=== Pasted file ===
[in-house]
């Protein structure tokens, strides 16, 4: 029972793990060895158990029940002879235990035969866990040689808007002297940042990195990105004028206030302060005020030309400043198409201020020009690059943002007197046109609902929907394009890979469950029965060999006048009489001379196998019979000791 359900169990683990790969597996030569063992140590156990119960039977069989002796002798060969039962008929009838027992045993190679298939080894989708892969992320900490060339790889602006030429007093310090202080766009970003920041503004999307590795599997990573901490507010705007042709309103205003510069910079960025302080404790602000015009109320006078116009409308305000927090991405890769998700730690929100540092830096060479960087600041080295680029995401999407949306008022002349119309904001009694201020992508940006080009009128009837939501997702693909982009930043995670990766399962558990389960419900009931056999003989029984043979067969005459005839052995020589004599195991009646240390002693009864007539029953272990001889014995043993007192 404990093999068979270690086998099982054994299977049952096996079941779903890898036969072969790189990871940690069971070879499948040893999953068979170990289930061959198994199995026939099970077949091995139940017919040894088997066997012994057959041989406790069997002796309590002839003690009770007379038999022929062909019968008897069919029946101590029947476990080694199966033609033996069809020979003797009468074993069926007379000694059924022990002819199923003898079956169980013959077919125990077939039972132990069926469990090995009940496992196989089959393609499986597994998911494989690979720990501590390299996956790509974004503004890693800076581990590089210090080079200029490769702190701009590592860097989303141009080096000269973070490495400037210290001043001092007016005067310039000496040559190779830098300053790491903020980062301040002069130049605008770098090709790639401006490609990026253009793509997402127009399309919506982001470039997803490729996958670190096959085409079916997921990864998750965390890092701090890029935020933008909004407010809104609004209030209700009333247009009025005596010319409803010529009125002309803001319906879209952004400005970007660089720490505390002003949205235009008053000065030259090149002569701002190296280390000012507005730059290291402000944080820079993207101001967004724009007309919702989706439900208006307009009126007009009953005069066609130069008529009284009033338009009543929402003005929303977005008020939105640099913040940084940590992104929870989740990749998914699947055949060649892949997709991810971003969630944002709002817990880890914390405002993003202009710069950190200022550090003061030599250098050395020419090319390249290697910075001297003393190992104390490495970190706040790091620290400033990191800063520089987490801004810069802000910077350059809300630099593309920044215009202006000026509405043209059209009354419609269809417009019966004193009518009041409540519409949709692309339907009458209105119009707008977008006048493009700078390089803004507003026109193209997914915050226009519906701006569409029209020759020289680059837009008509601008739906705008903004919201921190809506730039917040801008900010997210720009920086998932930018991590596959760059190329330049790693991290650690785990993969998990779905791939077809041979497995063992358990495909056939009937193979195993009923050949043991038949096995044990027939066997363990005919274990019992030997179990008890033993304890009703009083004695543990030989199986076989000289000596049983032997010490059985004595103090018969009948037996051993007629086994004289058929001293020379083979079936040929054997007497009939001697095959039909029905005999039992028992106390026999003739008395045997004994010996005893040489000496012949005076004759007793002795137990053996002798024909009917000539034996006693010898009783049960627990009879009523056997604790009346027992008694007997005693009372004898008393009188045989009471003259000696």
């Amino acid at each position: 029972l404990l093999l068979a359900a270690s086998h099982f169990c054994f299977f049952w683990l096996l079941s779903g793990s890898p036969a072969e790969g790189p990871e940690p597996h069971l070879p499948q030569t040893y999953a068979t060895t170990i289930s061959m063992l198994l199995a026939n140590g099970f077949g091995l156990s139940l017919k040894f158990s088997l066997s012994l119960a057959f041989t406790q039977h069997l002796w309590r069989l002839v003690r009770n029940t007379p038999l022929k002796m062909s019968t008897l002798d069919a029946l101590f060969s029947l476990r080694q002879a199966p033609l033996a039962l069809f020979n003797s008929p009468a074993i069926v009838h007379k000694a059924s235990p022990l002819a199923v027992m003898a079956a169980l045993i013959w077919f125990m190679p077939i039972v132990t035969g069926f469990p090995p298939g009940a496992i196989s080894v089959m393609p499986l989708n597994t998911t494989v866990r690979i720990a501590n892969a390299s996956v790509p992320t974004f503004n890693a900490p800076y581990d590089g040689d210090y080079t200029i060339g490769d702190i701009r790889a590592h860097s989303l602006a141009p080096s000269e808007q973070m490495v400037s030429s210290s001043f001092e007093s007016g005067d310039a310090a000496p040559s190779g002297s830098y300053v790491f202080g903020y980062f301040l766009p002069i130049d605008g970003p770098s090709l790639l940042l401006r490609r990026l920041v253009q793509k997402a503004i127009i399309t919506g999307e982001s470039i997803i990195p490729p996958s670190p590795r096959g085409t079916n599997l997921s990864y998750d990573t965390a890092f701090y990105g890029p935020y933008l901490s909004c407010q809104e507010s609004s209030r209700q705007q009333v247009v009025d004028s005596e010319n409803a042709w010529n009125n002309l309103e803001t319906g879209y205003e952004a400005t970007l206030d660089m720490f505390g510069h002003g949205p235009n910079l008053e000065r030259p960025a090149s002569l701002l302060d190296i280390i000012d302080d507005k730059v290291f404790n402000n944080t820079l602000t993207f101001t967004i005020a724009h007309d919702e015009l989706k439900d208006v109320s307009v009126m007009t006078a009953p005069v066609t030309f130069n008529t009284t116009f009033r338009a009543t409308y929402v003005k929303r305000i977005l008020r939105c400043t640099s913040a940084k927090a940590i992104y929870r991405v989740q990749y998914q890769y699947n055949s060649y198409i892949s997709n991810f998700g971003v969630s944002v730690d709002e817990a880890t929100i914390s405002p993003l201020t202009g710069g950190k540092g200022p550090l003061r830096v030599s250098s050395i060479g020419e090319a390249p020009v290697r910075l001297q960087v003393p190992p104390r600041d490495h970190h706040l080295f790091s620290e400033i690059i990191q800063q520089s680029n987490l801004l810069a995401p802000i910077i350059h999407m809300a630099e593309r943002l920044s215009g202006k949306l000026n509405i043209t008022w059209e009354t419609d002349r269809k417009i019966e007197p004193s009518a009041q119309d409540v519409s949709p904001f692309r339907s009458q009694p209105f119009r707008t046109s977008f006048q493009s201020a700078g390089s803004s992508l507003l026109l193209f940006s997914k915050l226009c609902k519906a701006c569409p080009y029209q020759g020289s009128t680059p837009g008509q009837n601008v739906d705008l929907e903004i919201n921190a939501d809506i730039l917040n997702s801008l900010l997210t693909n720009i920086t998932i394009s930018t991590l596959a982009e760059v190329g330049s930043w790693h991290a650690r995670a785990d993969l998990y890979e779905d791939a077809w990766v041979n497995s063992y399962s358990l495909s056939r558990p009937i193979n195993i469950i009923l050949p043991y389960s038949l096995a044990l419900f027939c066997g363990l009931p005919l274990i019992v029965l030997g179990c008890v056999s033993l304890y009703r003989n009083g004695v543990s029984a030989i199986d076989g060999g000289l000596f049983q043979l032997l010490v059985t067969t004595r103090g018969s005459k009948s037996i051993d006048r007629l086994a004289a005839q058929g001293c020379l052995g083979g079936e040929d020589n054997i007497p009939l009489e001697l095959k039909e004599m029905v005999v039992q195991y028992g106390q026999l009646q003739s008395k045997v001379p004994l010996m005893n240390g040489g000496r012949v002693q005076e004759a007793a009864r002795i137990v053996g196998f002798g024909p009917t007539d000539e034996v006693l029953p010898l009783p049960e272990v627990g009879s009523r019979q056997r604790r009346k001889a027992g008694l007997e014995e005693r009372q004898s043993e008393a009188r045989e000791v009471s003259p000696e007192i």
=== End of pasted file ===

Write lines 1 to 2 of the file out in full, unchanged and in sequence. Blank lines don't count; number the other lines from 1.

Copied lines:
[in-house]
């Protein structure tokens, strides 16, 4: 029972793990060895158990029940002879235990035969866990040689808007002297940042990195990105004028206030302060005020030309400043198409201020020009690059943002007197046109609902929907394009890979469950029965060999006048009489001379196998019979000791 359900169990683990790969597996030569063992140590156990119960039977069989002796002798060969039962008929009838027992045993190679298939080894989708892969992320900490060339790889602006030429007093310090202080766009970003920041503004999307590795599997990573901490507010705007042709309103205003510069910079960025302080404790602000015009109320006078116009409308305000927090991405890769998700730690929100540092830096060479960087600041080295680029995401999407949306008022002349119309904001009694201020992508940006080009009128009837939501997702693909982009930043995670990766399962558990389960419900009931056999003989029984043979067969005459005839052995020589004599195991009646240390002693009864007539029953272990001889014995043993007192 404990093999068979270690086998099982054994299977049952096996079941779903890898036969072969790189990871940690069971070879499948040893999953068979170990289930061959198994199995026939099970077949091995139940017919040894088997066997012994057959041989406790069997002796309590002839003690009770007379038999022929062909019968008897069919029946101590029947476990080694199966033609033996069809020979003797009468074993069926007379000694059924022990002819199923003898079956169980013959077919125990077939039972132990069926469990090995009940496992196989089959393609499986597994998911494989690979720990501590390299996956790509974004503004890693800076581990590089210090080079200029490769702190701009590592860097989303141009080096000269973070490495400037210290001043001092007016005067310039000496040559190779830098300053790491903020980062301040002069130049605008770098090709790639401006490609990026253009793509997402127009399309919506982001470039997803490729996958670190096959085409079916997921990864998750965390890092701090890029935020933008909004407010809104609004209030209700009333247009009025005596010319409803010529009125002309803001319906879209952004400005970007660089720490505390002003949205235009008053000065030259090149002569701002190296280390000012507005730059290291402000944080820079993207101001967004724009007309919702989706439900208006307009009126007009009953005069066609130069008529009284009033338009009543929402003005929303977005008020939105640099913040940084940590992104929870989740990749998914699947055949060649892949997709991810971003969630944002709002817990880890914390405002993003202009710069950190200022550090003061030599250098050395020419090319390249290697910075001297003393190992104390490495970190706040790091620290400033990191800063520089987490801004810069802000910077350059809300630099593309920044215009202006000026509405043209059209009354419609269809417009019966004193009518009041409540519409949709692309339907009458209105119009707008977008006048493009700078390089803004507003026109193209997914915050226009519906701006569409029209020759020289680059837009008509601008739906705008903004919201921190809506730039917040801008900010997210720009920086998932930018991590596959760059190329330049790693991290650690785990993969998990779905791939077809041979497995063992358990495909056939009937193979195993009923050949043991038949096995044990027939066997363990005919274990019992030997179990008890033993304890009703009083004695543990030989199986076989000289000596049983032997010490059985004595103090018969009948037996051993007629086994004289058929001293020379083979079936040929054997007497009939001697095959039909029905005999039992028992106390026999003739008395045997004994010996005893040489000496012949005076004759007793002795137990053996002798024909009917000539034996006693010898009783049960627990009879009523056997604790009346027992008694007997005693009372004898008393009188045989009471003259000696």